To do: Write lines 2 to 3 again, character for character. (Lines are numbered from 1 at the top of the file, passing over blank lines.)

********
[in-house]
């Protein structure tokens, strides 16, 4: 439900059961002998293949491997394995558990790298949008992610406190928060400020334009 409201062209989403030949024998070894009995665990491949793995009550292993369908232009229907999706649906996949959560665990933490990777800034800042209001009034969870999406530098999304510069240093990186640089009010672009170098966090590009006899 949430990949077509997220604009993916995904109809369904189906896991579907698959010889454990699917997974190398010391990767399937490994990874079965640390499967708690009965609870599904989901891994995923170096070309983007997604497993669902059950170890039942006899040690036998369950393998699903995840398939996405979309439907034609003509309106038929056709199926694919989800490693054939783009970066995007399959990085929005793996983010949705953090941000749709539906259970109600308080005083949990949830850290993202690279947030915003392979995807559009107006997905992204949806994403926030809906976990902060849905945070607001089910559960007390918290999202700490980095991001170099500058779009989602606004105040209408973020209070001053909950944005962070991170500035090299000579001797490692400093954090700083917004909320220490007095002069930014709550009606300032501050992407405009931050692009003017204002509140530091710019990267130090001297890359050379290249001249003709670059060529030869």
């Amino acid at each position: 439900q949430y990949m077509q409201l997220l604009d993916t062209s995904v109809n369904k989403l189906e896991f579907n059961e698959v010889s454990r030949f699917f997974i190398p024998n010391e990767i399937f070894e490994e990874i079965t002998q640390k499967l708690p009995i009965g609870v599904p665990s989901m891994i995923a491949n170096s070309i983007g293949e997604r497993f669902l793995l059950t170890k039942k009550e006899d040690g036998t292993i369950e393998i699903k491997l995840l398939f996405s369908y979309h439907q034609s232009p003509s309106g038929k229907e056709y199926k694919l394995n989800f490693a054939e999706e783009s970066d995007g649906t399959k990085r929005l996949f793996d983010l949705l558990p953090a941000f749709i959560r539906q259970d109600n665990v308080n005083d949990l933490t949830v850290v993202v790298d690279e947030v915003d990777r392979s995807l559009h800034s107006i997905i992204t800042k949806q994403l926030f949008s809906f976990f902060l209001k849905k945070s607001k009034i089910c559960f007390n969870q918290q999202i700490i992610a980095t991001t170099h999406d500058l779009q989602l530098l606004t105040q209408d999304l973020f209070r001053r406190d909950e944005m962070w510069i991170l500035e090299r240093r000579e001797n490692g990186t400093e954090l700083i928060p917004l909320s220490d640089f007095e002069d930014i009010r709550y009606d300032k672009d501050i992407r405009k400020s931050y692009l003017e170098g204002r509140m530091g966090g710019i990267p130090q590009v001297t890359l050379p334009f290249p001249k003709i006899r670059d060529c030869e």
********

């Protein structure tokens, strides 16, 4: 439900059961002998293949491997394995558990790298949008992610406190928060400020334009 409201062209989403030949024998070894009995665990491949793995009550292993369908232009229907999706649906996949959560665990933490990777800034800042209001009034969870999406530098999304510069240093990186640089009010672009170098966090590009006899 949430990949077509997220604009993916995904109809369904189906896991579907698959010889454990699917997974190398010391990767399937490994990874079965640390499967708690009965609870599904989901891994995923170096070309983007997604497993669902059950170890039942006899040690036998369950393998699903995840398939996405979309439907034609003509309106038929056709199926694919989800490693054939783009970066995007399959990085929005793996983010949705953090941000749709539906259970109600308080005083949990949830850290993202690279947030915003392979995807559009107006997905992204949806994403926030809906976990902060849905945070607001089910559960007390918290999202700490980095991001170099500058779009989602606004105040209408973020209070001053909950944005962070991170500035090299000579001797490692400093954090700083917004909320220490007095002069930014709550009606300032501050992407405009931050692009003017204002509140530091710019990267130090001297890359050379290249001249003709670059060529030869």
């Amino acid at each position: 439900q949430y990949m077509q409201l997220l604009d993916t062209s995904v109809n369904k989403l189906e896991f579907n059961e698959v010889s454990r030949f699917f997974i190398p024998n010391e990767i399937f070894e490994e990874i079965t002998q640390k499967l708690p009995i009965g609870v599904p665990s989901m891994i995923a491949n170096s070309i983007g293949e997604r497993f669902l793995l059950t170890k039942k009550e006899d040690g036998t292993i369950e393998i699903k491997l995840l398939f996405s369908y979309h439907q034609s232009p003509s309106g038929k229907e056709y199926k694919l394995n989800f490693a054939e999706e783009s970066d995007g649906t399959k990085r929005l996949f793996d983010l949705l558990p953090a941000f749709i959560r539906q259970d109600n665990v308080n005083d949990l933490t949830v850290v993202v790298d690279e947030v915003d990777r392979s995807l559009h800034s107006i997905i992204t800042k949806q994403l926030f949008s809906f976990f902060l209001k849905k945070s607001k009034i089910c559960f007390n969870q918290q999202i700490i992610a980095t991001t170099h999406d500058l779009q989602l530098l606004t105040q209408d999304l973020f209070r001053r406190d909950e944005m962070w510069i991170l500035e090299r240093r000579e001797n490692g990186t400093e954090l700083i928060p917004l909320s220490d640089f007095e002069d930014i009010r709550y009606d300032k672009d501050i992407r405009k400020s931050y692009l003017e170098g204002r509140m530091g966090g710019i990267p130090q590009v001297t890359l050379p334009f290249p001249k003709i006899r670059d060529c030869e």